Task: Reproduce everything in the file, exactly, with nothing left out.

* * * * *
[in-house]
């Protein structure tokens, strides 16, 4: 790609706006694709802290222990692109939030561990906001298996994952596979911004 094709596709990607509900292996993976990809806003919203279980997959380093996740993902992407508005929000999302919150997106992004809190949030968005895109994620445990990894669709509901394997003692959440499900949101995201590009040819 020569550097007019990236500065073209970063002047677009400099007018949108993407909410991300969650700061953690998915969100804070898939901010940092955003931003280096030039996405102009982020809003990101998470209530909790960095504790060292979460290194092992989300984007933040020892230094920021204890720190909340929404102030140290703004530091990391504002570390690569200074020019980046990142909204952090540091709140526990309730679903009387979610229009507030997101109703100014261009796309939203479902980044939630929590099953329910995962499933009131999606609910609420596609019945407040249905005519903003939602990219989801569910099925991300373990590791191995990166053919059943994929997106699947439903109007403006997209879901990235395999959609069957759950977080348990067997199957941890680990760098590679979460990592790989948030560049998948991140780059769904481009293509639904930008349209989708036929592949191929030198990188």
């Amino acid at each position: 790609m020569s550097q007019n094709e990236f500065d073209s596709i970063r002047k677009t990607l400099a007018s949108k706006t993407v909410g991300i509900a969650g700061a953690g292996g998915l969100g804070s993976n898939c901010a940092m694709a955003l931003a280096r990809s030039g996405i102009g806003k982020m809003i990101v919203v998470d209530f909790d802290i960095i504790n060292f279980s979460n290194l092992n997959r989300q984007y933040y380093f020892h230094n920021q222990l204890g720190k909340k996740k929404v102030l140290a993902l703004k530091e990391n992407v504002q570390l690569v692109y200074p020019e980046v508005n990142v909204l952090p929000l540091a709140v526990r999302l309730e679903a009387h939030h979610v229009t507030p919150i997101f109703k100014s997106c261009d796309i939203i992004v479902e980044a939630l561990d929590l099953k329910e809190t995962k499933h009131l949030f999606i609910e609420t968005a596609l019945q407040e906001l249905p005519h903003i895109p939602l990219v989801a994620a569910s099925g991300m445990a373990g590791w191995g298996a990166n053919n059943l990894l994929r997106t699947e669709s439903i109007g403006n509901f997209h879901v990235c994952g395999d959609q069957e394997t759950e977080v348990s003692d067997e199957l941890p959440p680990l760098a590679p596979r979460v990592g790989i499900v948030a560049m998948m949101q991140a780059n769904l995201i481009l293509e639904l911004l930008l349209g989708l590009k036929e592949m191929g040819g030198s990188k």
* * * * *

[in-house]
């Protein structure tokens, strides 16, 4: 790609706006694709802290222990692109939030561990906001298996994952596979911004 094709596709990607509900292996993976990809806003919203279980997959380093996740993902992407508005929000999302919150997106992004809190949030968005895109994620445990990894669709509901394997003692959440499900949101995201590009040819 020569550097007019990236500065073209970063002047677009400099007018949108993407909410991300969650700061953690998915969100804070898939901010940092955003931003280096030039996405102009982020809003990101998470209530909790960095504790060292979460290194092992989300984007933040020892230094920021204890720190909340929404102030140290703004530091990391504002570390690569200074020019980046990142909204952090540091709140526990309730679903009387979610229009507030997101109703100014261009796309939203479902980044939630929590099953329910995962499933009131999606609910609420596609019945407040249905005519903003939602990219989801569910099925991300373990590791191995990166053919059943994929997106699947439903109007403006997209879901990235395999959609069957759950977080348990067997199957941890680990760098590679979460990592790989948030560049998948991140780059769904481009293509639904930008349209989708036929592949191929030198990188």
């Amino acid at each position: 790609m020569s550097q007019n094709e990236f500065d073209s596709i970063r002047k677009t990607l400099a007018s949108k706006t993407v909410g991300i509900a969650g700061a953690g292996g998915l969100g804070s993976n898939c901010a940092m694709a955003l931003a280096r990809s030039g996405i102009g806003k982020m809003i990101v919203v998470d209530f909790d802290i960095i504790n060292f279980s979460n290194l092992n997959r989300q984007y933040y380093f020892h230094n920021q222990l204890g720190k909340k996740k929404v102030l140290a993902l703004k530091e990391n992407v504002q570390l690569v692109y200074p020019e980046v508005n990142v909204l952090p929000l540091a709140v526990r999302l309730e679903a009387h939030h979610v229009t507030p919150i997101f109703k100014s997106c261009d796309i939203i992004v479902e980044a939630l561990d929590l099953k329910e809190t995962k499933h009131l949030f999606i609910e609420t968005a596609l019945q407040e906001l249905p005519h903003i895109p939602l990219v989801a994620a569910s099925g991300m445990a373990g590791w191995g298996a990166n053919n059943l990894l994929r997106t699947e669709s439903i109007g403006n509901f997209h879901v990235c994952g395999d959609q069957e394997t759950e977080v348990s003692d067997e199957l941890p959440p680990l760098a590679p596979r979460v990592g790989i499900v948030a560049m998948m949101q991140a780059n769904l995201i481009l293509e639904l911004l930008l349209g989708l590009k036929e592949m191929g040819g030198s990188k």